On 22 April 2020 Iran’s Islamic Revolutionary Guard Corps (IRGC) successfully launched a small satellite – the Noor-1 (Farsi for ‘Light’) – on a previously unseen satellite launch vehicle called the Qased. Over the course of this week SpaceWatch.Global is running a series of perspectives on the strategic, political, and geopolitical implications of the launch for Iran, the Middle East region, Europe, and the United States. Today’s perspectives come courtesy of Tal Inbar, one of Israel’s leading experts on space policy and missile systems (below), and Fabian Hinz, Research Associate at the James Martin Center for Nonproliferation Studies at the Middlebury Institute of International Studies in Monterey, California, United States (see here).
What are the strategic implications of the launch for Israeli and regional security?
It is the first time that an Iranian satellite is designated as a military satellite and both the satellite and the launcher are the product of the IRGC, rather than the Iranian Space Agency (ISA) and/or another civilian governmental ministry. In February 202o, the IRGC unveiled part of its clandestine space project – the Salman solid rocket motor, the first Iranian large solid propelled rocket motor with steerable nozzle (for thrust vectoring). In November 2019, the IRGC aired a short video depicting Hassan Teharani Mougadem with an even larger solid rocket motor, described as a motor for a future SLV. The last possible date of the video is November 2011, so it is obvious that the space program of the IRGC has been in existence for many years – but under wraps.
Do you believe that Iran now has a militarily useful satellite, and if so what do you think it is capable of in the space domain? If not, do you believe that Iran has the capacity and resources to develop militarily useful satellites?
The satellite is clearly a 6U Cubesat platform, designed as a remote sensing satellite. The maximum aperture of the satellite telescope is less than 10 centimeters in diameter; hence the theoretical resolution of the satellite is low – making it only a crude military instrument for imagery intelligence (IMINT). However, if operating, it will be the first time that Iran will be able to collect images of various areas independently, so the value of the satellite is more on the declaration of capabilities, both for internal and external purposes. It could be sufficient for getting intelligence on large installations such as air force bases and oil related infrastructures.
Why do you think the IRGC has created its own Space Command?
There is a long struggle within the Iranian establishment among various organizations – and the IRGC was always the favorable organ to get funding, equipment, and responsibility over the armed forces (Army, Air Force and Navy). It is a well-known fact that the IRGC is responsible for both the development and operation of Iran’s ballistic missiles. The satellite launch vehicles of Iran have always been a direct derivative of its ballistic missiles, but official cover for the pre-Qased launch was the Iranian Space Agency. A parallel program was kept secret for years, and after several failures by the Iranian Space Agency, the decision was made to remove the veil from Iran’s secret space program. The IRGC has all the elements needed to conduct a space program, which is military in nature. The ISA’s last successful mission took place more than four years ago, in February 2015, when the Safir lifted a Fajr-3 satellite into low-earth orbit.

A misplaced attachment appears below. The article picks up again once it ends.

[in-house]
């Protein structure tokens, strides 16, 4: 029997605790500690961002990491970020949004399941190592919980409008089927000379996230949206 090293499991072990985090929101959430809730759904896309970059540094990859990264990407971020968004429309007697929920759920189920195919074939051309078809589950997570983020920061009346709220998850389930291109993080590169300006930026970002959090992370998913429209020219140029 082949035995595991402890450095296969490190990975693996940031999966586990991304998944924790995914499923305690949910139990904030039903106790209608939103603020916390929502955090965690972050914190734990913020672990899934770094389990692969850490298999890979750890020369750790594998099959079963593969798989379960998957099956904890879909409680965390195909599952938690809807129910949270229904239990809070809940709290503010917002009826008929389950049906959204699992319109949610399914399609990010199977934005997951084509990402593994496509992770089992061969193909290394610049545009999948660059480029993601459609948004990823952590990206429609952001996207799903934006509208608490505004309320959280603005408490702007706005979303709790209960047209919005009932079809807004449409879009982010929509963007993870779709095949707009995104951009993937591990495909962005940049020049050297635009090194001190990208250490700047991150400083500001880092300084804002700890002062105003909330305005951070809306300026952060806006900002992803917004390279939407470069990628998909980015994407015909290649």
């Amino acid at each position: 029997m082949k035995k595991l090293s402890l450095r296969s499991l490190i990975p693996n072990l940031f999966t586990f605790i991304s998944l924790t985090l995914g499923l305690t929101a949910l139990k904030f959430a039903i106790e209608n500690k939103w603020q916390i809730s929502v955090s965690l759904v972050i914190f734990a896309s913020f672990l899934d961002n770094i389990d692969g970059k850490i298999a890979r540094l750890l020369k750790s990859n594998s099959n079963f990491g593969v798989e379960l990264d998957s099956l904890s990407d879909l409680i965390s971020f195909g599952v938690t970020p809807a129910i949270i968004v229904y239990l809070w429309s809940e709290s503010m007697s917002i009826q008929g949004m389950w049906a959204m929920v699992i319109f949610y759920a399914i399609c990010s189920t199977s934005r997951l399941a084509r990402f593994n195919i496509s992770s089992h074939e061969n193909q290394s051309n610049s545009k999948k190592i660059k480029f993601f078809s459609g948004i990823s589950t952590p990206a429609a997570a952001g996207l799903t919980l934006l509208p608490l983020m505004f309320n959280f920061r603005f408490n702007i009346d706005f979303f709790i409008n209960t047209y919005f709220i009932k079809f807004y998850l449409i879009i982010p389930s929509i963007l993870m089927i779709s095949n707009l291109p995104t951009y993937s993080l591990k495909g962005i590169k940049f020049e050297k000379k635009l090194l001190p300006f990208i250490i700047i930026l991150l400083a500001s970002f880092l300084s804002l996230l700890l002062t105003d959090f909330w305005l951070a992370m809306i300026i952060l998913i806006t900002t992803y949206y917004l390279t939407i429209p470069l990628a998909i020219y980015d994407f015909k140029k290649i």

Is it useful to distinguish between an Iranian civilian space program and the IRGC space program?
Clearly there was a clandestine space program run by the IRGC in parallel with the space program of the ISA. But, one has to keep in mind that the launch vehicles and rocket engines, the ground infrastructure from vehicle assembly buildings to command and control stations to the transporter erector launchers (TEL’s) used to launch the ISA’s Safir SLV – all are of IRGC origin.
So, the best way to describe the once secret program of the IRGC is simply that is is another branch of Iran’s quest for space.
In your opinion, how should Israel respond, if at all, to the IRGC space program?
For now, Iranian satellite capabilities pose no threat so there is no immediate need for any response. As for the improvements in the launcher arena, it is advisable to monitor the capabilities, technologies, and chain of supply – for some elements of the launcher program could benefit Iran’s ballistic missile projects.
Tal Inbar is an independent researcher and analyst and was the head of the space and UAV canter at Israel’s Fisher Institute for Air and Space Strategic Studies. Mr. Inbar follows the ballistic missiles programs of various countries including North Korea, Iran and China, to name a few. He deals with both strategic and technical assessments of the missile programs, and briefed representatives from the US Senate and Congress, NATO, the US Air Force’s Space Command, and the European Parliament – among others. He is a visiting speaker on various think-tanks and research institutes including RAND, the Washington Institute for Near East Policy, Missile Defense Advocacy Alliance, Secure World Foundation – to name a few. Inbar has delivered congressional at the US capitol since 2016. He is also a speaker at various HCoC conferences, UNIDIR conferences in Geneva and the Security and Defense subcommittee of the European Parliament in Brussels. He has presented at the IMDA missile defense conferences since 2013.